Health care in the near future will be home-centric with patients adopting connected care technology to manage their conditions, an expert said.
Singapore has already taken the lead in this sector, Suvendra Das, general manager for health systems at Philips Singapore and emerging markets, explained.
“In this setup, there should be seamless connectivity and digital shifting value from devices to software and services,” Das said in an interview last August 24 at the Bonifacio Global City.
With easy access to information, current consumers are more aware about their health needs. Therefore, the shift to value-based healthcare to reduce waste, increase access, and improve outcomes will result in home-centric arrangements, Das said.
But before the Philippines can begin to adopt this new trend, it needs to enhance its information communications technology (ICT) infrastructure to be able to deliver better health care to its citizens, Das said.
“ICT is needed to connect the health care services. It needs some highways to get the information and put it in the cloud,” he said.
Since the Internet has become pervasive, a robust ICT network is also important for countries like the Philippines in providing quality health services especially in the country’s far-flung areas.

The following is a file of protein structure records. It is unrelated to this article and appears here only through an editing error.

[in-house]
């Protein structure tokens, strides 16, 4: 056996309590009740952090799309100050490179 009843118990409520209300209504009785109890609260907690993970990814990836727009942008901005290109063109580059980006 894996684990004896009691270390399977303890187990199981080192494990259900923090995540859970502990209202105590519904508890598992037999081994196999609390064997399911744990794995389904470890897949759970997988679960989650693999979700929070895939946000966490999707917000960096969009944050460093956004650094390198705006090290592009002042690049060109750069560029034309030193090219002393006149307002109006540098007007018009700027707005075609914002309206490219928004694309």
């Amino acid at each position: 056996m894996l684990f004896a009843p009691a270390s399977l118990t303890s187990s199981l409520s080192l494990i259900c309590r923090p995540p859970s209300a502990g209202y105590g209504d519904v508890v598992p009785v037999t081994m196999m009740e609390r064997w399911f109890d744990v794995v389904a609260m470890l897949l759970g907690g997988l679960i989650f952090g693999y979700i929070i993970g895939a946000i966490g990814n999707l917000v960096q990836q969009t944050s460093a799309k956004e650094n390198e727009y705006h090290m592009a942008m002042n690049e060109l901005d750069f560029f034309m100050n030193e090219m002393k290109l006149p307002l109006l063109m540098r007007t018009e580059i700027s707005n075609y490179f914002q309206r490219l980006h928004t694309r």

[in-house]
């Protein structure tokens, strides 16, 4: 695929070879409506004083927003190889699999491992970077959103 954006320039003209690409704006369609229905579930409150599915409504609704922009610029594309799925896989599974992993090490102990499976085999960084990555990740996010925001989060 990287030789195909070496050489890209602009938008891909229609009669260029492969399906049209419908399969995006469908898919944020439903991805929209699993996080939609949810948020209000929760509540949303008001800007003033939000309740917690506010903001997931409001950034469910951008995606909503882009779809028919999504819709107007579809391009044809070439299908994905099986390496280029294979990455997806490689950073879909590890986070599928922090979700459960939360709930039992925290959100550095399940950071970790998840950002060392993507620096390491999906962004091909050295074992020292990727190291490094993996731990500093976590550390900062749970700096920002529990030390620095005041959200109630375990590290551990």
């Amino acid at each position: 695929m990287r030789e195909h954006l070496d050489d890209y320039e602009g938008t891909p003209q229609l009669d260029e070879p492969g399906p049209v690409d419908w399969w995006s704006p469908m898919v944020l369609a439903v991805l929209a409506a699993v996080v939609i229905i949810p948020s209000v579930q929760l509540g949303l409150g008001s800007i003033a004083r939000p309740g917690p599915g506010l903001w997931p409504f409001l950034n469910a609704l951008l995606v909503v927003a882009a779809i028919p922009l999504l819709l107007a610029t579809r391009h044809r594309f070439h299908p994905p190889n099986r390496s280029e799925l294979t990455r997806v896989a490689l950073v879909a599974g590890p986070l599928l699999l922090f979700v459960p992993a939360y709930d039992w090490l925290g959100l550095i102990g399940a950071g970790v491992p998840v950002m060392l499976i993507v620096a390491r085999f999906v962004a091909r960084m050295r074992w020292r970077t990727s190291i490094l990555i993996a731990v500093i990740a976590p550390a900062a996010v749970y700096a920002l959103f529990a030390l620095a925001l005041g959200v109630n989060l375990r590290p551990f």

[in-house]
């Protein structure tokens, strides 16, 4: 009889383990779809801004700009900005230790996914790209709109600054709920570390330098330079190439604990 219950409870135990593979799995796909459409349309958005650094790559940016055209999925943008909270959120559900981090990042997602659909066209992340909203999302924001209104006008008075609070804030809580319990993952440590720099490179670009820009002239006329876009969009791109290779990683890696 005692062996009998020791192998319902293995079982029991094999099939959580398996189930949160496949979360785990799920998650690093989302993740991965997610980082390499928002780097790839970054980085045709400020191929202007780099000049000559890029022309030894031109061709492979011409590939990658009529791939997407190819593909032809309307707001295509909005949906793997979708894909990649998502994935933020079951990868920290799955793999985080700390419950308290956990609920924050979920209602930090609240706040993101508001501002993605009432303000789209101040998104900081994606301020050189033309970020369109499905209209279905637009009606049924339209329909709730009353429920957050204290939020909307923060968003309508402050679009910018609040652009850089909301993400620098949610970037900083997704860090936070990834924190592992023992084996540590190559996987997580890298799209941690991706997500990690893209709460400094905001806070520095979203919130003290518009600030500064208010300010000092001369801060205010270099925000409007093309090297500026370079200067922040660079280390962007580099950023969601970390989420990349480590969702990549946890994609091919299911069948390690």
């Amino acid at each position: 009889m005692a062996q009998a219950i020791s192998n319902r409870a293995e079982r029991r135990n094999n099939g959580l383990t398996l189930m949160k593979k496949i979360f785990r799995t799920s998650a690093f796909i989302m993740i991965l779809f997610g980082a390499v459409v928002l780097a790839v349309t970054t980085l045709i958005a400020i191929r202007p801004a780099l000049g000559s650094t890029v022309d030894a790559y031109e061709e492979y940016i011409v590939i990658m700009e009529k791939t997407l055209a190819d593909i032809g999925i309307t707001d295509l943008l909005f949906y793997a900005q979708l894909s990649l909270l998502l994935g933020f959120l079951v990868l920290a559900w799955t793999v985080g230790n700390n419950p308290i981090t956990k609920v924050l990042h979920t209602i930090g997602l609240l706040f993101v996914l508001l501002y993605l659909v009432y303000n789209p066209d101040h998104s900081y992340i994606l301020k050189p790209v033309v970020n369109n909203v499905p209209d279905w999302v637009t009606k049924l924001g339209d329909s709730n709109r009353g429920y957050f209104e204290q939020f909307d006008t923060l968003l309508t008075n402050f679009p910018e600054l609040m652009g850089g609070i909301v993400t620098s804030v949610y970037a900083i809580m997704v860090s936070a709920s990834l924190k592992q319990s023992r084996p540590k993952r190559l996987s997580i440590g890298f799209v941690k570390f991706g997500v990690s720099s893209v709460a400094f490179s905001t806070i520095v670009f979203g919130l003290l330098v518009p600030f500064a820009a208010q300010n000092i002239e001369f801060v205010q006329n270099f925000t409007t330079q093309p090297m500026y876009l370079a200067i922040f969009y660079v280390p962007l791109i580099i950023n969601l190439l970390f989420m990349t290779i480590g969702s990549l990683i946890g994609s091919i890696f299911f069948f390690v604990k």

“Just like in any major sector, the Philippines must realize that digital infrastructure can help disseminate information to the people regarding their health situation,” Das pointed out. “ICT will be a major enabler in analyzing data and the algorithms involved in the process of disseminating the information.”
In the initial transition of the health care to digital from the traditional system, Das said the industry will experience a generation gap as doctors belonging to the millennial generation will have to orient their senior counterparts about new trends and technologies. Nevertheless, Das said the number of digital natives in the medical field will grow and lead in the innovation.
Das said Philips will focus in promoting their health management services to the Asia Pacific region as its elderly population is forecast to triple from 438 million in 2010 to 1.26 billion by 2050.
Two-thirds of the world’s older persons will be living in the Asia-Pacific, with one in four people in the region expected to be over 60 years old.
“Existing health infrastructure can’t keep pace with the volume of demand and increasing expectations,” he said.
At present, the heath care system is Asia Pacific in facing challenges such as aging populations, rising rates of chronic diseases, and financial burden of care.